Developing Players Beyond the Game

A few weeks ago, I was able to hear Rob Ketterling speak about his book, Change Before You Have To. He shared a story of when he began to realize his physical health was slipping. In his next doctor’s appointment, he told his doctor to treat him like he just had a life threatening heart attack. He wanted to take prevented action steps before anything devastating happened. While this is a great message and an inspiring thought, it was a minor note in his presentation that caught my attention in regards to coaching. He was giving a room full of pastors some “change before you have to” steps in regards to church operations. One of his suggestions was to continually develop leaders and prepare them for greater roles in the future rather than limit them to an individual talent. Prepare them to be in charge one day.

I started to think about the last time I tried to prepare current players for a possible future as a coach. Most coaches were once players. Some played beyond high school, others did not. And while we observed coaches while we were playing, I don’t think it’s too common for coaches to develop future coaches. What are some ways we can prepare our players in the case that one day they end up being coaches?

This can be a valuable way to further mentor players. Earl Watson of the Portland Trailblazers was recently quoted regarding the way he was mentored by the coaching staff this season.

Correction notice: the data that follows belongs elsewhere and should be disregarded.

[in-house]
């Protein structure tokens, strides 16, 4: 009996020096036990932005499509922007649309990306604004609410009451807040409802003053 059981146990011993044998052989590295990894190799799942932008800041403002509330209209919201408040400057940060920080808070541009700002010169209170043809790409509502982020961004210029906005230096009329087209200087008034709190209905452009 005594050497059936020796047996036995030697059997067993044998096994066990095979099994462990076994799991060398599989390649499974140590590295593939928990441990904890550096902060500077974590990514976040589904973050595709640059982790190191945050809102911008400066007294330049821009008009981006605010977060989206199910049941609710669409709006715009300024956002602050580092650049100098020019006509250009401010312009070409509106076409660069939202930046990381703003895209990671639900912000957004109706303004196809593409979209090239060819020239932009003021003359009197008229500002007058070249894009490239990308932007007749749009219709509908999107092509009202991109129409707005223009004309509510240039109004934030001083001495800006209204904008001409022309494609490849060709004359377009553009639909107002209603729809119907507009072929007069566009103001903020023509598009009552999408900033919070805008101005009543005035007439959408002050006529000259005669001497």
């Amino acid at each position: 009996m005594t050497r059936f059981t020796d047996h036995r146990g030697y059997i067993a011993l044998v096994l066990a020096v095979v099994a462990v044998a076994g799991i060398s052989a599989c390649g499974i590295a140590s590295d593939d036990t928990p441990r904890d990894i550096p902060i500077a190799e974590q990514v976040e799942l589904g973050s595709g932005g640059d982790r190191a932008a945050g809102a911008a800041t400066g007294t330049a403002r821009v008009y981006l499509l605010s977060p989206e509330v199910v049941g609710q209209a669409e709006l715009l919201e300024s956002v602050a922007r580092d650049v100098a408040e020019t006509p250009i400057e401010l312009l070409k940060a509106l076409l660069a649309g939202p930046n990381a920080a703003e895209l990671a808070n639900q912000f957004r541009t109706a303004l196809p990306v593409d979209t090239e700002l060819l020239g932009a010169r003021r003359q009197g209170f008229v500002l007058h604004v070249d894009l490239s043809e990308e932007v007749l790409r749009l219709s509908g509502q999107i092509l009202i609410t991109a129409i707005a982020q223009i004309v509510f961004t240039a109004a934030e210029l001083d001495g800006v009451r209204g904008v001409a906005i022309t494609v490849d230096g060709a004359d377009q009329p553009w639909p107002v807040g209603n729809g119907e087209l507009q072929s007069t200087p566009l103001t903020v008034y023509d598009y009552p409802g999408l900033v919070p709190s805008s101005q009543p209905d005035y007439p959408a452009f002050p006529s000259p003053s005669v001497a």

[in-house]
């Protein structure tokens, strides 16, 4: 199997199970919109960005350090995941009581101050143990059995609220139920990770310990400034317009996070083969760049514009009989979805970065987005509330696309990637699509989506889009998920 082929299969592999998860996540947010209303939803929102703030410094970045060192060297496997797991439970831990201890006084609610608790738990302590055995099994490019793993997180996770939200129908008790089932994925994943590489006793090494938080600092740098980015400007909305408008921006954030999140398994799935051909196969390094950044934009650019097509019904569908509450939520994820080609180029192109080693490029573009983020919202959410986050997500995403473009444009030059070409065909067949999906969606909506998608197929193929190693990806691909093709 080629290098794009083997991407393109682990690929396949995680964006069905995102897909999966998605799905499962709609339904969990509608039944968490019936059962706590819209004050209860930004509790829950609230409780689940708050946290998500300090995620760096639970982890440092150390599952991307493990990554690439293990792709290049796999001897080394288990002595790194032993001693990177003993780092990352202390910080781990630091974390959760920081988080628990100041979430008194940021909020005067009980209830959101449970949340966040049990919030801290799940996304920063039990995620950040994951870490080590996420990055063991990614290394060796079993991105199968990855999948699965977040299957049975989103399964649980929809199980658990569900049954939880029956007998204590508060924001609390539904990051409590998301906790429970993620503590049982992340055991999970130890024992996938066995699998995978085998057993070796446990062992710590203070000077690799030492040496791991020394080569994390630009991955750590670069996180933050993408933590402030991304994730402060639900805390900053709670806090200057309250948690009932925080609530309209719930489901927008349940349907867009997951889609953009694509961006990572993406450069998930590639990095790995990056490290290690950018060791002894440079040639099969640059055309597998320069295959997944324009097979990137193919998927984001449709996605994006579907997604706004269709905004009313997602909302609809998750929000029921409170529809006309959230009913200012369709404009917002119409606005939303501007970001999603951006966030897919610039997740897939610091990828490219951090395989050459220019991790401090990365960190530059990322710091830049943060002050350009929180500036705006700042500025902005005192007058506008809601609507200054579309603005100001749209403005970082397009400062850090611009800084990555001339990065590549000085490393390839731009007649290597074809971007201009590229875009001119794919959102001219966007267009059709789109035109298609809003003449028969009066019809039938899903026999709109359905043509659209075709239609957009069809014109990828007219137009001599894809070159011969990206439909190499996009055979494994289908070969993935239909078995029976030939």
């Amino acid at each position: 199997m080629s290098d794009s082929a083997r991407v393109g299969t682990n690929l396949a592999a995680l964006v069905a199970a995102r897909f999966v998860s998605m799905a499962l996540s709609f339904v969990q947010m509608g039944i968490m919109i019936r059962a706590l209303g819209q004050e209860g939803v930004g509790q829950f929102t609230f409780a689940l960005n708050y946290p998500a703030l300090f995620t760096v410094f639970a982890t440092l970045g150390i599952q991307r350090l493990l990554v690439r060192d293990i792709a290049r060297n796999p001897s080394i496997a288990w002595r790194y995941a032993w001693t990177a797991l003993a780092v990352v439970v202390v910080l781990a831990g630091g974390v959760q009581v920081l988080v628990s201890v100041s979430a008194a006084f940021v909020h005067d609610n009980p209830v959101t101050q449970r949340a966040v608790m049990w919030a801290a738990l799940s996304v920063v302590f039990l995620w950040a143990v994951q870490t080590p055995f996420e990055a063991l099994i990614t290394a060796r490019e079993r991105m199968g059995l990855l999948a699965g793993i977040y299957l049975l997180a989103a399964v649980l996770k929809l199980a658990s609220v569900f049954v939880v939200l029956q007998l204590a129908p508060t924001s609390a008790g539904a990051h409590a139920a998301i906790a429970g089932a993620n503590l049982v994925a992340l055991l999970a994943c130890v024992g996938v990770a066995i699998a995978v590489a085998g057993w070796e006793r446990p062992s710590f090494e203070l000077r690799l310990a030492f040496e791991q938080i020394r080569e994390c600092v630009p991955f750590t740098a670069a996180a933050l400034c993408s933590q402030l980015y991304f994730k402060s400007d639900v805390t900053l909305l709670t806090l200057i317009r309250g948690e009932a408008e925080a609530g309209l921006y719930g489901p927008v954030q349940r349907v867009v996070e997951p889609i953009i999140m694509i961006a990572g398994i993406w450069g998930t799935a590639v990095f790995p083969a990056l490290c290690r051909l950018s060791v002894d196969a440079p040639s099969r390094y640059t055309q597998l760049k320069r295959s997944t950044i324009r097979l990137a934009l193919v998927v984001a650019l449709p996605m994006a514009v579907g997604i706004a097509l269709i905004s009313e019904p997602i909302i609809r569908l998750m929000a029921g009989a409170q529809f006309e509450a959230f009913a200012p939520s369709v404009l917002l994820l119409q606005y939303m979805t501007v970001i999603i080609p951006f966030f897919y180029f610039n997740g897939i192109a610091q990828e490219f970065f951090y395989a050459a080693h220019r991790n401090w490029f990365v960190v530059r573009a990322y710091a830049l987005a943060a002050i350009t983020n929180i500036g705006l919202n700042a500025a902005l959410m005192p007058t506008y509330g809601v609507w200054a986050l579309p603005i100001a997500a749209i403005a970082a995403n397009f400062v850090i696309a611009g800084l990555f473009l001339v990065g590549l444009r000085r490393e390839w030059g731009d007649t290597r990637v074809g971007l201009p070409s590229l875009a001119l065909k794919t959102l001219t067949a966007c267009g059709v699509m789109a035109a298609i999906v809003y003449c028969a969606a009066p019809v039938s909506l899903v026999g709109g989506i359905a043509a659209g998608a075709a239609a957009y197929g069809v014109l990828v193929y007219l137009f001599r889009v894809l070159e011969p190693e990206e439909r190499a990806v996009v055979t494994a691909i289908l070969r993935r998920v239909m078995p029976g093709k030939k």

"This is the only coaching staff that actually prepared me to coach," Watson said. "Like, every day they would quiz me. Every day they would push me. Every day they would teach me. They kind of held me accountable for that next step in life. They did a good job, all of them, each and every one, of preparing me for that next step."

While most high school players are not mature enough to step into a leadership position directly after graduation, we can still give them valuable lessons on how a coach sees the game and what a coach values in their decision making. Our job is to assist in the transition from adolescence to adulthood through the game of basketball. Limiting this to physical performance would be limiting our potential as coaches.